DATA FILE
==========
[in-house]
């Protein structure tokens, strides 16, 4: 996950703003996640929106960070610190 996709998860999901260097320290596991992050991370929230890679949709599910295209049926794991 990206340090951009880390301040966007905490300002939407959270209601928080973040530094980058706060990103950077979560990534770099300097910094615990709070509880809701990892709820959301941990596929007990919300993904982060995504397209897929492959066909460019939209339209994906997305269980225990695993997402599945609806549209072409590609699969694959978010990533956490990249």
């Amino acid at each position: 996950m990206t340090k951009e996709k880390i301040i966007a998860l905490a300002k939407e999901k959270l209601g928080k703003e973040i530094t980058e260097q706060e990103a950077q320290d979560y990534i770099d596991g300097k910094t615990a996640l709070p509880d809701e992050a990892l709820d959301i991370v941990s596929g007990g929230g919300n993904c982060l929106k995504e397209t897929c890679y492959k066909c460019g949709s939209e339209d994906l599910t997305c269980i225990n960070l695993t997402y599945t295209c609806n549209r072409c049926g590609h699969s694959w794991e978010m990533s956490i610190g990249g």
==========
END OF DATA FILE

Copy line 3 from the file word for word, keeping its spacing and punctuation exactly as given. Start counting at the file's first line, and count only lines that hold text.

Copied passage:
């Amino acid at each position: 996950m990206t340090k951009e996709k880390i301040i966007a998860l905490a300002k939407e999901k959270l209601g928080k703003e973040i530094t980058e260097q706060e990103a950077q320290d979560y990534i770099d596991g300097k910094t615990a996640l709070p509880d809701e992050a990892l709820d959301i991370v941990s596929g007990g929230g919300n993904c982060l929106k995504e397209t897929c890679y492959k066909c460019g949709s939209e339209d994906l599910t997305c269980i225990n960070l695993t997402y599945t295209c609806n549209r072409c049926g590609h699969s694959w794991e978010m990533s956490i610190g990249g």